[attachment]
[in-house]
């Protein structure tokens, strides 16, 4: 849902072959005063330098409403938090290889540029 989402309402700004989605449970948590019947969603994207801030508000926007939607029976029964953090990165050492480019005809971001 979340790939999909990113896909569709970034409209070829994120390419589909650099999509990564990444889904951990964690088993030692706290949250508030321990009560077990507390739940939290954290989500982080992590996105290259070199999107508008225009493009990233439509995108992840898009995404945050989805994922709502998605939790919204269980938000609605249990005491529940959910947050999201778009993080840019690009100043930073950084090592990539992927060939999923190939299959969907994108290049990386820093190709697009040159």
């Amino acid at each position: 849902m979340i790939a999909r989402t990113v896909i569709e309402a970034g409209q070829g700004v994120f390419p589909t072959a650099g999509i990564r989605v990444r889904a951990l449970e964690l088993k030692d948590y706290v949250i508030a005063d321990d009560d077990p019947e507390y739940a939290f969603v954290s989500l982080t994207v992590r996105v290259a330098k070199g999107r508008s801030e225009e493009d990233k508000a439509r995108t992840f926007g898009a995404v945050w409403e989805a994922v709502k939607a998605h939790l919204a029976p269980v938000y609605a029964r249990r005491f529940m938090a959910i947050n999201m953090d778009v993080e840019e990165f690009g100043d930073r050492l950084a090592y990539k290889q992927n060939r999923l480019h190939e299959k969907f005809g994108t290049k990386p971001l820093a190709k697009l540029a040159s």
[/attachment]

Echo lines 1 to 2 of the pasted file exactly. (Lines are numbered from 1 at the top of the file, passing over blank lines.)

[in-house]
């Protein structure tokens, strides 16, 4: 849902072959005063330098409403938090290889540029 989402309402700004989605449970948590019947969603994207801030508000926007939607029976029964953090990165050492480019005809971001 979340790939999909990113896909569709970034409209070829994120390419589909650099999509990564990444889904951990964690088993030692706290949250508030321990009560077990507390739940939290954290989500982080992590996105290259070199999107508008225009493009990233439509995108992840898009995404945050989805994922709502998605939790919204269980938000609605249990005491529940959910947050999201778009993080840019690009100043930073950084090592990539992927060939999923190939299959969907994108290049990386820093190709697009040159």